Nearly five years after “Breaking Bad” concluded, it may be difficult to remember how intense the hatred for Skyler White was among certain fans. Not for Anna Gunn, who played the wife of Bryan Cranston’s meth kingpin and was so taken aback by the backlash that she penned a New York Times op-ed about it. Now, as part of the acclaimed drama’s 10-year reunion, Gunn has once again addressed the sexist vitriol leveled at both her and her character, which she admits was “very tough” to deal with.
“It shook me,” Gunn tells Entertainment Weekly. “As an actor, my job is not to always play characters who make everybody happy. That’s not interesting. In fact, characters that are more difficult in a way are more interesting. But when you are on a show that has become that big and people are identifying you so much with somebody that they dislike, you can’t help but feel like you get folded into it.”
“It was very bizarre and confusing to us all,” she adds. “It was a combination of sexism, ideas about gender roles, and then honestly, it was the brilliance of the construct of the show. People did find a hero in Walt, but they wanted so much to connect with him so viscerally that to see the person who often was his antagonist — therefore the show’s antagonist in a way — they felt like she was in the way of him doing whatever he wanted to do, and that he should be allowed to do what he wanted to do.”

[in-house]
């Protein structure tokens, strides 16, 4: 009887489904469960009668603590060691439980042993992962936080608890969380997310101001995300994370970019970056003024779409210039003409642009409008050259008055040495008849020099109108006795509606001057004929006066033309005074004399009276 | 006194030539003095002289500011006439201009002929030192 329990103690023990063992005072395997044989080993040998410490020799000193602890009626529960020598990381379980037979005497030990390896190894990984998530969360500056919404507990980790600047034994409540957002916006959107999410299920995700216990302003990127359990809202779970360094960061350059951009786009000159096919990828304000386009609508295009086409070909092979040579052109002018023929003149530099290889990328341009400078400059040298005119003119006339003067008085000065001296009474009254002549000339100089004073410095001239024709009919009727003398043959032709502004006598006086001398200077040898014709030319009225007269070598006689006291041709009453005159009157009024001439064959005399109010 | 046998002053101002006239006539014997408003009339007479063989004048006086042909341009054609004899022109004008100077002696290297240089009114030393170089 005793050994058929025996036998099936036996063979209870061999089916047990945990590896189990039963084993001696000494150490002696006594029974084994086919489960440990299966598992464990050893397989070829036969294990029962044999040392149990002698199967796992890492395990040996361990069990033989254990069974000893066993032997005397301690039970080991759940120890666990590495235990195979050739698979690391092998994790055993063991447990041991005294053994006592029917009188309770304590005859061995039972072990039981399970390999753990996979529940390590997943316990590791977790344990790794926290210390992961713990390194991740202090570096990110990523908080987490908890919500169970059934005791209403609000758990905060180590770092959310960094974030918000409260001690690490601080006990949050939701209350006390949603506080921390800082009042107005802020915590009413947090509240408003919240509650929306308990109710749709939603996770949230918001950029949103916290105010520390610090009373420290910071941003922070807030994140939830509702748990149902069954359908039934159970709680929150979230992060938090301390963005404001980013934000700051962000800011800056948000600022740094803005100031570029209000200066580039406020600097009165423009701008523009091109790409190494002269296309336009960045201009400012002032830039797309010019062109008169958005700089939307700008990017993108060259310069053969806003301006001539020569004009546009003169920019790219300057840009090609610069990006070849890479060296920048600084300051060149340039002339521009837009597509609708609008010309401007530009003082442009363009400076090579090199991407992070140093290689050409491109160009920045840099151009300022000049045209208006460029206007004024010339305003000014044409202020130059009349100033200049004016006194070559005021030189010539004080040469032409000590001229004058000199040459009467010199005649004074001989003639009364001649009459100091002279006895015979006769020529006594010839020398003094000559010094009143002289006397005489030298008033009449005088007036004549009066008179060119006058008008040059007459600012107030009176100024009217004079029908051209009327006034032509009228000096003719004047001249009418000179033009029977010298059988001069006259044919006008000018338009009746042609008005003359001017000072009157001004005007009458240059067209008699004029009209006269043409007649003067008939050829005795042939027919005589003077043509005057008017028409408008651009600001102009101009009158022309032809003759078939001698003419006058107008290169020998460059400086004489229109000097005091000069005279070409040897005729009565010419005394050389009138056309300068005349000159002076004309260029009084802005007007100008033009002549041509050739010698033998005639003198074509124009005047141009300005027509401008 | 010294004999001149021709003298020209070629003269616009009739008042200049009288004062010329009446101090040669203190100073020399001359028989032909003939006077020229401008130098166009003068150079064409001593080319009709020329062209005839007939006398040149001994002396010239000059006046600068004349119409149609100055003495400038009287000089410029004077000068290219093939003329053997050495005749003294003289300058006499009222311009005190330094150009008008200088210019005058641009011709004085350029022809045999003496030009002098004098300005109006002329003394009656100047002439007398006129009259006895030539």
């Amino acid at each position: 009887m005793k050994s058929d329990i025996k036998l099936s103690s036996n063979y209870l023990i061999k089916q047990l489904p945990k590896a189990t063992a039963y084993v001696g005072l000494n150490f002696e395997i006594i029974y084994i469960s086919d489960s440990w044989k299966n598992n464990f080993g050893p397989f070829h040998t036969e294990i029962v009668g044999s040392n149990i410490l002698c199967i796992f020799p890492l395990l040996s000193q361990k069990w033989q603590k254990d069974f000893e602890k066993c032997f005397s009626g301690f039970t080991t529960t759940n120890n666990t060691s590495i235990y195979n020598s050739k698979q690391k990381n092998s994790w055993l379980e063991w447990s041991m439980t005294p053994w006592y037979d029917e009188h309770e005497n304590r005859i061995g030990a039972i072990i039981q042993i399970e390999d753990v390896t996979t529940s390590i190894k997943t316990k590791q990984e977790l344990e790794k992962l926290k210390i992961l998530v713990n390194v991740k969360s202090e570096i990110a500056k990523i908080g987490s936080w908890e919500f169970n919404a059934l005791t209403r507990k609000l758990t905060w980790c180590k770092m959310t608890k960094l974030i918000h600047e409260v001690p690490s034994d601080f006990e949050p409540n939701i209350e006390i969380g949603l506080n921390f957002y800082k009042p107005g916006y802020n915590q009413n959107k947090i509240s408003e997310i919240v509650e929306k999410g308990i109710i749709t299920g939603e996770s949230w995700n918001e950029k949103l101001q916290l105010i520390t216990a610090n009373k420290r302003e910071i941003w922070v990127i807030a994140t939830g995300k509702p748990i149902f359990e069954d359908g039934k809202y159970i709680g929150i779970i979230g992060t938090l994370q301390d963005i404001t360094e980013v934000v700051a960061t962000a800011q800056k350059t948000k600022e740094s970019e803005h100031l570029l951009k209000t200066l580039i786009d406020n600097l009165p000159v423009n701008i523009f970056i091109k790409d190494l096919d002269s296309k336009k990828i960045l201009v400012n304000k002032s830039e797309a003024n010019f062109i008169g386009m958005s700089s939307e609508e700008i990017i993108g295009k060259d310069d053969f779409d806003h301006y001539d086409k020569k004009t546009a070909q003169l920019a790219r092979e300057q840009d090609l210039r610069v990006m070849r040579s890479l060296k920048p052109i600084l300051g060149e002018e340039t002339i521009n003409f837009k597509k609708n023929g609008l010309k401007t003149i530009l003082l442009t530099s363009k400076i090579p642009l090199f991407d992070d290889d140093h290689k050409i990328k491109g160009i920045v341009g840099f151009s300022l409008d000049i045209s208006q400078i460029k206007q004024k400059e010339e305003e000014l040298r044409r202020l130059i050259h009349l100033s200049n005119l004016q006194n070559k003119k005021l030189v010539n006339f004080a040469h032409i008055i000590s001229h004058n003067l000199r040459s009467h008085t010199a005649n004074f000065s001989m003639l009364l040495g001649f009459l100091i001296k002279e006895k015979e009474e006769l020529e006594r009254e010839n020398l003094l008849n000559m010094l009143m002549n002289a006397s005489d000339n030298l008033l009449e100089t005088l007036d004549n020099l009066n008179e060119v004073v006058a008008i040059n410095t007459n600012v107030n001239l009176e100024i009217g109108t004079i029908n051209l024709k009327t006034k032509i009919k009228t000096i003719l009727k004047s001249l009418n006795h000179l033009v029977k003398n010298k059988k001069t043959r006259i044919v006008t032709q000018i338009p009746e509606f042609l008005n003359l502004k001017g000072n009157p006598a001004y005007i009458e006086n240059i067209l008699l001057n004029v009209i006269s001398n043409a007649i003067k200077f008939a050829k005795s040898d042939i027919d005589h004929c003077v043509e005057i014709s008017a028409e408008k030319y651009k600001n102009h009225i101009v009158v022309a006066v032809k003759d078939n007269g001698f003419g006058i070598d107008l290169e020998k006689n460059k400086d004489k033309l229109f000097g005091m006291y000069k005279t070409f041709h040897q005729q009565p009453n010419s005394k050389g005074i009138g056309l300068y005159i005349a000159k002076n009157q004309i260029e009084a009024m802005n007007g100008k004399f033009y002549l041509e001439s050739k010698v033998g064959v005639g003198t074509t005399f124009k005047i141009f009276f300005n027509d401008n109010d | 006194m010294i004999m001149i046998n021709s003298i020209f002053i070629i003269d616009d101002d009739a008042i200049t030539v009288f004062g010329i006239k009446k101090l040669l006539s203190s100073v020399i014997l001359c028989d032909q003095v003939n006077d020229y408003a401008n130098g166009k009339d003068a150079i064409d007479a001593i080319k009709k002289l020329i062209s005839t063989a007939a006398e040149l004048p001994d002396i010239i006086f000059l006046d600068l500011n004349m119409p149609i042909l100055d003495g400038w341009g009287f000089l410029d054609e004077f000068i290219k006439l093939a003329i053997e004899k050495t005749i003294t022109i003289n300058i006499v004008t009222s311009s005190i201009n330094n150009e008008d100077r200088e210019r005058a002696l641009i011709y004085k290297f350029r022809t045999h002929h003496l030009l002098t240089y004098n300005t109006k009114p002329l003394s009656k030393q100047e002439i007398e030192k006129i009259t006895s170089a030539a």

Gunn won two of the three Emmys she was nominated for throughout her time on “Breaking Bad,” which also brought oodles of awards to co-stars Cranston and Aaron Paul; the show itself won Outstanding Drama Series for its final season and is widely regarded as one of the greatest series ever made.
“It wasn’t a pleasant thing to go through, necessarily, but it was fascinating. It created a seismic shift and change in my life. I was really glad that I went through it and that I learned what I learned and that ultimately I realized, this is not about me,” Gunn continues.
“This is not about me, Anna Gunn, and it’s really not about Skyler. It’s about the way people are connecting to him. It’s also about the way that people still hold on to, perhaps, older ideas of what a woman or a wife should be or how she should act or how she should behave. In the end, change isn’t always comfortable and isn’t always pleasant, but it’s good that it was brought to people’s attention and consciousness.”
Read the rest of the interview — which also features thoughts from Cranston, Paul, and series creator Vince Gilligan — here.